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Does excess protein turn into fat?

Robbie Puddick
Written by

Robbie Puddick

Medically reviewed by

Fiona Moncrieff

7 min read
Last updated June 2024
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Jump to: Controlled feeding trials show excess protein doesn’t increase body fat | What does protein do to your body? | Can you lose weight by eating protein? | Take home message

High-quality human evidence shows that excess protein isn’t converted into fat and stored when excess calories are consumed.

In-patient studies – also known as metabolic ward feeding trials – have shown that when higher protein levels are consumed alongside excess calories, the protein increases lean mass levels (muscle, bone, other non-fat tissue) and energy expenditure.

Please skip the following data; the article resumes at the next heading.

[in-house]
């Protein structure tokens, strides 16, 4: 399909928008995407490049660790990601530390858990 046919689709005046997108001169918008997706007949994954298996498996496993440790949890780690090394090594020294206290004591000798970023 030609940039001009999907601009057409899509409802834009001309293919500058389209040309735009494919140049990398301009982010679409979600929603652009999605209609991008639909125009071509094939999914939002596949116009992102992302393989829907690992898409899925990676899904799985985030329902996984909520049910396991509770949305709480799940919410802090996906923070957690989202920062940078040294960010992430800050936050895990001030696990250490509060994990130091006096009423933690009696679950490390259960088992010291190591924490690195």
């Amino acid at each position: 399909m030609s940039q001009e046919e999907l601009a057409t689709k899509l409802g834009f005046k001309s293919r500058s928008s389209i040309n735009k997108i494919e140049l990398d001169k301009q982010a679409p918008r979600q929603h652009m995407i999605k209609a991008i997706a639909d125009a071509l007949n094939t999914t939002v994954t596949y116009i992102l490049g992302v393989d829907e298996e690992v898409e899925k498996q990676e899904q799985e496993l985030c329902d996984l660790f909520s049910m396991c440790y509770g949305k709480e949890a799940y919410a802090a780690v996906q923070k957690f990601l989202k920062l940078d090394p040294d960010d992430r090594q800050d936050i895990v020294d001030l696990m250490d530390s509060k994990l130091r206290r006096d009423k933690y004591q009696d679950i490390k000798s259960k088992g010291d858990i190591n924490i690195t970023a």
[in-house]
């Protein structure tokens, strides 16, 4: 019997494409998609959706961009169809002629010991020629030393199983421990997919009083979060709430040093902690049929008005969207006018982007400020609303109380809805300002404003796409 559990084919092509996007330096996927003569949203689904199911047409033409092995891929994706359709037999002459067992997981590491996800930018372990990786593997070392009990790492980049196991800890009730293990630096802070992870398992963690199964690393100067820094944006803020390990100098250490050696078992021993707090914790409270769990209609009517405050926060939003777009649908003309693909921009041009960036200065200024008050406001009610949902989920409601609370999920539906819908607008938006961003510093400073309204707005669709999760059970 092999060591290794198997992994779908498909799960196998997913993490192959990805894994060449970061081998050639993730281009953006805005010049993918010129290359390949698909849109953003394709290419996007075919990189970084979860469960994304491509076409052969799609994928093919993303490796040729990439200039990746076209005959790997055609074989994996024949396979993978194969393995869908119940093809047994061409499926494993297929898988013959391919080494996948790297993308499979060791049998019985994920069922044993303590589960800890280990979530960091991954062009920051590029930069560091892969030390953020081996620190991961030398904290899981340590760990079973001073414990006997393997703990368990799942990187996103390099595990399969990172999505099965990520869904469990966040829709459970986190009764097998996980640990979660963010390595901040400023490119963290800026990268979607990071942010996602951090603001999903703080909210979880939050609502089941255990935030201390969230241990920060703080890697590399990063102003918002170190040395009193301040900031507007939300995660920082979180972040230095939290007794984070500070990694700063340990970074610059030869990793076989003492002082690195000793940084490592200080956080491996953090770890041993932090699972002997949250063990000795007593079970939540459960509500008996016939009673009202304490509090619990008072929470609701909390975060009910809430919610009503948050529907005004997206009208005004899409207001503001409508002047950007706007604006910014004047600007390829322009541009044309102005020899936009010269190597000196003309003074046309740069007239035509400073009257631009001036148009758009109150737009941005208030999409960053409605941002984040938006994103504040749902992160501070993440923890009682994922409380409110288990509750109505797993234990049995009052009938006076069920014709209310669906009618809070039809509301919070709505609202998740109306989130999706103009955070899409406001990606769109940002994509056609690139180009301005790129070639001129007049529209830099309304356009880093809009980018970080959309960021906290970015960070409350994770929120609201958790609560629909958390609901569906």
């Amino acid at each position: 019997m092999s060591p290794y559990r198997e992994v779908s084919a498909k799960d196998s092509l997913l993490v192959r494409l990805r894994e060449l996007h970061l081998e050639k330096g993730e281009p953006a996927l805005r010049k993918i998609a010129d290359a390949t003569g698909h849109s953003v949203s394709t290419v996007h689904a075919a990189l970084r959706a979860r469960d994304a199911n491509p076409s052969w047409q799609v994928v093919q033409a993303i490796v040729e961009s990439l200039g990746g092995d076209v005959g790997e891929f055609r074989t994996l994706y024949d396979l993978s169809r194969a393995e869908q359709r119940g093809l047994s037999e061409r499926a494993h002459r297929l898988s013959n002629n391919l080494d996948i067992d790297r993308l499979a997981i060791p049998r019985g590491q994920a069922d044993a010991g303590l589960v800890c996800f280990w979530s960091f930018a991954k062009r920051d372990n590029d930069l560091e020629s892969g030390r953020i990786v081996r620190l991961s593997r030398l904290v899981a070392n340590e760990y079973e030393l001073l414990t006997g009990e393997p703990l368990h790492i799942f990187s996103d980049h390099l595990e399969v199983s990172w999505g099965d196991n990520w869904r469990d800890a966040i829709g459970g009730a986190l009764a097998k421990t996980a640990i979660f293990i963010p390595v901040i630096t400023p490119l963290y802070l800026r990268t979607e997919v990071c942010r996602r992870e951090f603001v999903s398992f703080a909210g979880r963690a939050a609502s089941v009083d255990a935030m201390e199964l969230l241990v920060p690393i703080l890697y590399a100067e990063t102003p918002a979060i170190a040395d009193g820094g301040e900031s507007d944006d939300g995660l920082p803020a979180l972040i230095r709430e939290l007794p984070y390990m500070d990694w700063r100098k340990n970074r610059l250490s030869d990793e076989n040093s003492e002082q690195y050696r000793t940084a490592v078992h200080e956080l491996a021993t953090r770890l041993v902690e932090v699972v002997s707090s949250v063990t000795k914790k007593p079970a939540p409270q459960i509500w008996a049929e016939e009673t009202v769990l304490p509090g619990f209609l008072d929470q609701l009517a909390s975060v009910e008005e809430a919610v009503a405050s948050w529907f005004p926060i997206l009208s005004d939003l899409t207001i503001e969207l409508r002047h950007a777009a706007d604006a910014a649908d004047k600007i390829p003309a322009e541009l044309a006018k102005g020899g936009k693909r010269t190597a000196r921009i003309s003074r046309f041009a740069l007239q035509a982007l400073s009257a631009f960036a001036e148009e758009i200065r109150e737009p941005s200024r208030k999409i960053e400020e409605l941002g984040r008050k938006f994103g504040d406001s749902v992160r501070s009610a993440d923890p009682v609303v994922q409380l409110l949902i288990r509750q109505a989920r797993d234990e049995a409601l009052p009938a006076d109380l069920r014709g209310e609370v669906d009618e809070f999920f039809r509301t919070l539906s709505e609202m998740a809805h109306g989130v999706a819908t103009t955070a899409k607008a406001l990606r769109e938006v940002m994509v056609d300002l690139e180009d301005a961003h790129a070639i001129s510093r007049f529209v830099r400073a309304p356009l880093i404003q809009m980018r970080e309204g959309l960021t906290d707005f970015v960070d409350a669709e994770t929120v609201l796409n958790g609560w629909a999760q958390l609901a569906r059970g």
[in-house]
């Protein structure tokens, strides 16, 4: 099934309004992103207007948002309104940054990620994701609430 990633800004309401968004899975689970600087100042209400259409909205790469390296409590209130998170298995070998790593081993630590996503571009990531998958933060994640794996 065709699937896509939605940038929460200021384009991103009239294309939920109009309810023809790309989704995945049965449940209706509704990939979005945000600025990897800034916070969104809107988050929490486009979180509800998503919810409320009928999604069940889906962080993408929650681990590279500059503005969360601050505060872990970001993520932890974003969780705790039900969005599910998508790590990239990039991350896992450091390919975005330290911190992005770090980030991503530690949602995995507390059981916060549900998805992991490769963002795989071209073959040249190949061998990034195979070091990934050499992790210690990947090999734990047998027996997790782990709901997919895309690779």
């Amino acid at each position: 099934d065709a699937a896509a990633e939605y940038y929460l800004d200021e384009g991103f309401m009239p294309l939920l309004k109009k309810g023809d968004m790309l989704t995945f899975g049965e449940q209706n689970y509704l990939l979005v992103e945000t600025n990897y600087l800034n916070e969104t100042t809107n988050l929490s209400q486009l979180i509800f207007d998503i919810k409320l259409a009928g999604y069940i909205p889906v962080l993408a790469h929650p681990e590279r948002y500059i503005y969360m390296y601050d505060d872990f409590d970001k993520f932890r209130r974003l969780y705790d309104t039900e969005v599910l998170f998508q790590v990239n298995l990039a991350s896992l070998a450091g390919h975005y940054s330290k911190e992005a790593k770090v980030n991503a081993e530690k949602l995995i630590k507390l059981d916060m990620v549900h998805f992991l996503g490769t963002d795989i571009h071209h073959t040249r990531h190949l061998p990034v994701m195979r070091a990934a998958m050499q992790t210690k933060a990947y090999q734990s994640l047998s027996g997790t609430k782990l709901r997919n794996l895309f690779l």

Consuming higher protein alongside excess calories does lead to more total weight gain compared to lower protein intake, but this is due to the increase in lean mass that protein contributes to, not because protein is being converted into fat and stored.

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How do you convert protein to fat?

Converting protein into fat is a last resort for the body if we eat a very high-protein diet. Protein must be converted into glucose (sugar) in the liver before the glucose can then be converted into fat if the body doesn’t burn or store the glucose.

The primary sources of body fat are dietary fat and carbohydrates. When we eat fat in food, it travels throughout the body in small boats that we call chylomicrons.

Chylomicrons carry fat around the body to be burnt for energy or stored in our fat tissue.

The body can also convert carbohydrates into fat if needed. If we eat excess carbohydrates and the body can’t burn them or store them as glycogen, it can convert them into fat in the liver or our fat tissue. Specifically in our subcutaneous fat.

However, this only occurs if we eat excess calories alongside a very high intake of carbohydrates. In most circumstances, the body stores excess fat, burns carbohydrates for energy, and uses protein to build lean tissue.